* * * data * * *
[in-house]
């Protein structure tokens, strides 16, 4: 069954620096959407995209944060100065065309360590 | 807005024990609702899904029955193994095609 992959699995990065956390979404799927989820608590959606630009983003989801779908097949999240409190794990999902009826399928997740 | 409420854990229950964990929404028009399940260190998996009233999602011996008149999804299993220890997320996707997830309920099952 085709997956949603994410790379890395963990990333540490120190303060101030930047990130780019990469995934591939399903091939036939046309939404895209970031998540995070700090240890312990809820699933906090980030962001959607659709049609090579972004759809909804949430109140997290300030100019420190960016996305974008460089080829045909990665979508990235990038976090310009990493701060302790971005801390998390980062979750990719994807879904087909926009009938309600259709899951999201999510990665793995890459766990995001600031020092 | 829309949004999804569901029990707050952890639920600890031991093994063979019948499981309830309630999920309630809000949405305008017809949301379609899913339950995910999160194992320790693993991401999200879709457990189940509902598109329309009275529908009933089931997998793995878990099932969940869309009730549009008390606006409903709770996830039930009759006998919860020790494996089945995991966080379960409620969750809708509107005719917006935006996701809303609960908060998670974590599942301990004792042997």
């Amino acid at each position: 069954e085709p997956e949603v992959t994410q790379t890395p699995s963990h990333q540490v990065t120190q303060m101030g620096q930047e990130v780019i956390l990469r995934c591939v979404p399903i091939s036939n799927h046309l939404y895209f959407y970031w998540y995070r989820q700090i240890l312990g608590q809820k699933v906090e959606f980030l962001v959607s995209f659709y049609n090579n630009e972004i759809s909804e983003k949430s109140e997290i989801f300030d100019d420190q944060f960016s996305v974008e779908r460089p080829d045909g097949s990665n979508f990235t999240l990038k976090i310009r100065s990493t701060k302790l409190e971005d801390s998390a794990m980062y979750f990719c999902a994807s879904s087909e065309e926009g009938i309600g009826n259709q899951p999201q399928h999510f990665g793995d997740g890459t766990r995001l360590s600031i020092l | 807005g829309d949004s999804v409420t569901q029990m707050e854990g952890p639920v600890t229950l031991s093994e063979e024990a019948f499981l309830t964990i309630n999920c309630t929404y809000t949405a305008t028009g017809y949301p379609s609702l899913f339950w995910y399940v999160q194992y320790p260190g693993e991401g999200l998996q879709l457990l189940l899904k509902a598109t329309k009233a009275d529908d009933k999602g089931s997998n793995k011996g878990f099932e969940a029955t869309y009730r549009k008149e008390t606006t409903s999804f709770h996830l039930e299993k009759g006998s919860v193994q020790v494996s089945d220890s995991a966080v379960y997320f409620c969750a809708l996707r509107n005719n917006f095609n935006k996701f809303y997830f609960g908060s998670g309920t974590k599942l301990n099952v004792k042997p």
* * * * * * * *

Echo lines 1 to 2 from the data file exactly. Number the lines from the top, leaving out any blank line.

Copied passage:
[in-house]
């Protein structure tokens, strides 16, 4: 069954620096959407995209944060100065065309360590 | 807005024990609702899904029955193994095609 992959699995990065956390979404799927989820608590959606630009983003989801779908097949999240409190794990999902009826399928997740 | 409420854990229950964990929404028009399940260190998996009233999602011996008149999804299993220890997320996707997830309920099952 085709997956949603994410790379890395963990990333540490120190303060101030930047990130780019990469995934591939399903091939036939046309939404895209970031998540995070700090240890312990809820699933906090980030962001959607659709049609090579972004759809909804949430109140997290300030100019420190960016996305974008460089080829045909990665979508990235990038976090310009990493701060302790971005801390998390980062979750990719994807879904087909926009009938309600259709899951999201999510990665793995890459766990995001600031020092 | 829309949004999804569901029990707050952890639920600890031991093994063979019948499981309830309630999920309630809000949405305008017809949301379609899913339950995910999160194992320790693993991401999200879709457990189940509902598109329309009275529908009933089931997998793995878990099932969940869309009730549009008390606006409903709770996830039930009759006998919860020790494996089945995991966080379960409620969750809708509107005719917006935006996701809303609960908060998670974590599942301990004792042997």